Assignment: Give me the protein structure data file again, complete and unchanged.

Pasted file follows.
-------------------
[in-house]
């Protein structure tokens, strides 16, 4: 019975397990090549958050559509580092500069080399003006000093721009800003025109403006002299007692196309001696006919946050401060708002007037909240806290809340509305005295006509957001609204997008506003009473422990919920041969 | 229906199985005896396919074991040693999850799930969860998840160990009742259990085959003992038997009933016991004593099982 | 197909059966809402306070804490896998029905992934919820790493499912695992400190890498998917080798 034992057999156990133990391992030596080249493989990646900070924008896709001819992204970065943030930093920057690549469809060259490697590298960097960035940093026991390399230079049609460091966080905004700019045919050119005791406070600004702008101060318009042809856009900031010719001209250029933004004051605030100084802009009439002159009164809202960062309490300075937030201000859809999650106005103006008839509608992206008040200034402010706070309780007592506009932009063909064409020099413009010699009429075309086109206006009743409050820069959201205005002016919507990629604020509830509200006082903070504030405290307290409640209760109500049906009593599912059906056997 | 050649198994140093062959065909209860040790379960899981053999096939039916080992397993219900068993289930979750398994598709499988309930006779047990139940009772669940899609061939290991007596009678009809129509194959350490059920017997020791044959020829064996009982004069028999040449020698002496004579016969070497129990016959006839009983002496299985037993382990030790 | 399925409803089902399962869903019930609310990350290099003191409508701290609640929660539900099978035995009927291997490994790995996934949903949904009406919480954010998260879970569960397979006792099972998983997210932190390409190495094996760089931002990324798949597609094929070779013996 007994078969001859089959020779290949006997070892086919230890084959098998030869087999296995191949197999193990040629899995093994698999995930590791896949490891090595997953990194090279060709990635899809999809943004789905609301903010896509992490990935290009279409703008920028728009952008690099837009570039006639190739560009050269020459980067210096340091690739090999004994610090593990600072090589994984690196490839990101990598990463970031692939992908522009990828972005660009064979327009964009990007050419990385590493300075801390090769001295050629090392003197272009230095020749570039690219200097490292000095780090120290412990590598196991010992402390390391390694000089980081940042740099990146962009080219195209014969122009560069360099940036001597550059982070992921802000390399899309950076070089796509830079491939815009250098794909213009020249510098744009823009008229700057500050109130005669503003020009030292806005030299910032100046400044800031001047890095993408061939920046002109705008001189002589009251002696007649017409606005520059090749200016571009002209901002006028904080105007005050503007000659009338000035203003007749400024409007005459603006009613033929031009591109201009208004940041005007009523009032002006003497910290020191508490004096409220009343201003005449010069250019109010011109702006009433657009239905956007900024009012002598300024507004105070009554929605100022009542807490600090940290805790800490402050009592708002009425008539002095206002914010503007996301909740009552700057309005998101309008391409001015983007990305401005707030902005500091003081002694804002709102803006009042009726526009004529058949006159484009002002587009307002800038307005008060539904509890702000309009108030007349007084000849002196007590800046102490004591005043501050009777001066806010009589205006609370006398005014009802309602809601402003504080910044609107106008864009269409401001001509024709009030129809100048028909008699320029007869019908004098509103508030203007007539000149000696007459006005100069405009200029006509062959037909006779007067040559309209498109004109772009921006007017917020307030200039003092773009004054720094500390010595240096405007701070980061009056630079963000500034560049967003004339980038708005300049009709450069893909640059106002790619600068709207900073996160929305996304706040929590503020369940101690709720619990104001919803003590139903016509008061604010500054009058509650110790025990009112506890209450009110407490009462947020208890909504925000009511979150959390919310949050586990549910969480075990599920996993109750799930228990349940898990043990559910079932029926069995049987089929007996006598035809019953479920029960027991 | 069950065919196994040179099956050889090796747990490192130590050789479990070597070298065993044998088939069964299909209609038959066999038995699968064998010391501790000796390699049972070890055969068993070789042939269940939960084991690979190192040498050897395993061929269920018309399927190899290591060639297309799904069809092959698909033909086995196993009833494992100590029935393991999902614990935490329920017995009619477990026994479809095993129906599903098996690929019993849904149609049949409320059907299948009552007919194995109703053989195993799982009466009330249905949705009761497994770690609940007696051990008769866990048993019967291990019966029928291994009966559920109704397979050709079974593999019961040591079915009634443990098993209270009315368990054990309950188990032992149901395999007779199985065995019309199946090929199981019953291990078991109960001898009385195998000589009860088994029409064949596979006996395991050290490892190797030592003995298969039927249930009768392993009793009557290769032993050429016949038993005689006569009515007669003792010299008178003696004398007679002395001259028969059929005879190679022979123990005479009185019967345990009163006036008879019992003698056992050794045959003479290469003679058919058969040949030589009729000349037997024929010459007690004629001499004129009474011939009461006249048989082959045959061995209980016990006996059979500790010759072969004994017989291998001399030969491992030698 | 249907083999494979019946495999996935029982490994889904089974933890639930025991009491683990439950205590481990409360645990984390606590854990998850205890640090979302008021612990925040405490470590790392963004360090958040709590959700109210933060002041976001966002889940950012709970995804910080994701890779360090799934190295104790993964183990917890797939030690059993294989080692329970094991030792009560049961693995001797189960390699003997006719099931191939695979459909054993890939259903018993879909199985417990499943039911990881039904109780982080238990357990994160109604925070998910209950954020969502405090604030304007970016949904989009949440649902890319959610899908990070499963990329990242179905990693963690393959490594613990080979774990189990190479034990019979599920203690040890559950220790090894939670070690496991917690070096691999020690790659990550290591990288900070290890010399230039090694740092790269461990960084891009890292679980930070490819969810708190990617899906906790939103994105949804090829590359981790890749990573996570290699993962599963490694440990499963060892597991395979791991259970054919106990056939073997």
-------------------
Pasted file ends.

[in-house]
């Protein structure tokens, strides 16, 4: 019975397990090549958050559509580092500069080399003006000093721009800003025109403006002299007692196309001696006919946050401060708002007037909240806290809340509305005295006509957001609204997008506003009473422990919920041969 | 229906199985005896396919074991040693999850799930969860998840160990009742259990085959003992038997009933016991004593099982 | 197909059966809402306070804490896998029905992934919820790493499912695992400190890498998917080798 034992057999156990133990391992030596080249493989990646900070924008896709001819992204970065943030930093920057690549469809060259490697590298960097960035940093026991390399230079049609460091966080905004700019045919050119005791406070600004702008101060318009042809856009900031010719001209250029933004004051605030100084802009009439002159009164809202960062309490300075937030201000859809999650106005103006008839509608992206008040200034402010706070309780007592506009932009063909064409020099413009010699009429075309086109206006009743409050820069959201205005002016919507990629604020509830509200006082903070504030405290307290409640209760109500049906009593599912059906056997 | 050649198994140093062959065909209860040790379960899981053999096939039916080992397993219900068993289930979750398994598709499988309930006779047990139940009772669940899609061939290991007596009678009809129509194959350490059920017997020791044959020829064996009982004069028999040449020698002496004579016969070497129990016959006839009983002496299985037993382990030790 | 399925409803089902399962869903019930609310990350290099003191409508701290609640929660539900099978035995009927291997490994790995996934949903949904009406919480954010998260879970569960397979006792099972998983997210932190390409190495094996760089931002990324798949597609094929070779013996 007994078969001859089959020779290949006997070892086919230890084959098998030869087999296995191949197999193990040629899995093994698999995930590791896949490891090595997953990194090279060709990635899809999809943004789905609301903010896509992490990935290009279409703008920028728009952008690099837009570039006639190739560009050269020459980067210096340091690739090999004994610090593990600072090589994984690196490839990101990598990463970031692939992908522009990828972005660009064979327009964009990007050419990385590493300075801390090769001295050629090392003197272009230095020749570039690219200097490292000095780090120290412990590598196991010992402390390391390694000089980081940042740099990146962009080219195209014969122009560069360099940036001597550059982070992921802000390399899309950076070089796509830079491939815009250098794909213009020249510098744009823009008229700057500050109130005669503003020009030292806005030299910032100046400044800031001047890095993408061939920046002109705008001189002589009251002696007649017409606005520059090749200016571009002209901002006028904080105007005050503007000659009338000035203003007749400024409007005459603006009613033929031009591109201009208004940041005007009523009032002006003497910290020191508490004096409220009343201003005449010069250019109010011109702006009433657009239905956007900024009012002598300024507004105070009554929605100022009542807490600090940290805790800490402050009592708002009425008539002095206002914010503007996301909740009552700057309005998101309008391409001015983007990305401005707030902005500091003081002694804002709102803006009042009726526009004529058949006159484009002002587009307002800038307005008060539904509890702000309009108030007349007084000849002196007590800046102490004591005043501050009777001066806010009589205006609370006398005014009802309602809601402003504080910044609107106008864009269409401001001509024709009030129809100048028909008699320029007869019908004098509103508030203007007539000149000696007459006005100069405009200029006509062959037909006779007067040559309209498109004109772009921006007017917020307030200039003092773009004054720094500390010595240096405007701070980061009056630079963000500034560049967003004339980038708005300049009709450069893909640059106002790619600068709207900073996160929305996304706040929590503020369940101690709720619990104001919803003590139903016509008061604010500054009058509650110790025990009112506890209450009110407490009462947020208890909504925000009511979150959390919310949050586990549910969480075990599920996993109750799930228990349940898990043990559910079932029926069995049987089929007996006598035809019953479920029960027991 | 069950065919196994040179099956050889090796747990490192130590050789479990070597070298065993044998088939069964299909209609038959066999038995699968064998010391501790000796390699049972070890055969068993070789042939269940939960084991690979190192040498050897395993061929269920018309399927190899290591060639297309799904069809092959698909033909086995196993009833494992100590029935393991999902614990935490329920017995009619477990026994479809095993129906599903098996690929019993849904149609049949409320059907299948009552007919194995109703053989195993799982009466009330249905949705009761497994770690609940007696051990008769866990048993019967291990019966029928291994009966559920109704397979050709079974593999019961040591079915009634443990098993209270009315368990054990309950188990032992149901395999007779199985065995019309199946090929199981019953291990078991109960001898009385195998000589009860088994029409064949596979006996395991050290490892190797030592003995298969039927249930009768392993009793009557290769032993050429016949038993005689006569009515007669003792010299008178003696004398007679002395001259028969059929005879190679022979123990005479009185019967345990009163006036008879019992003698056992050794045959003479290469003679058919058969040949030589009729000349037997024929010459007690004629001499004129009474011939009461006249048989082959045959061995209980016990006996059979500790010759072969004994017989291998001399030969491992030698 | 249907083999494979019946495999996935029982490994889904089974933890639930025991009491683990439950205590481990409360645990984390606590854990998850205890640090979302008021612990925040405490470590790392963004360090958040709590959700109210933060002041976001966002889940950012709970995804910080994701890779360090799934190295104790993964183990917890797939030690059993294989080692329970094991030792009560049961693995001797189960390699003997006719099931191939695979459909054993890939259903018993879909199985417990499943039911990881039904109780982080238990357990994160109604925070998910209950954020969502405090604030304007970016949904989009949440649902890319959610899908990070499963990329990242179905990693963690393959490594613990080979774990189990190479034990019979599920203690040890559950220790090894939670070690496991917690070096691999020690790659990550290591990288900070290890010399230039090694740092790269461990960084891009890292679980930070490819969810708190990617899906906790939103994105949804090829590359981790890749990573996570290699993962599963490694440990499963060892597991395979791991259970054919106990056939073997």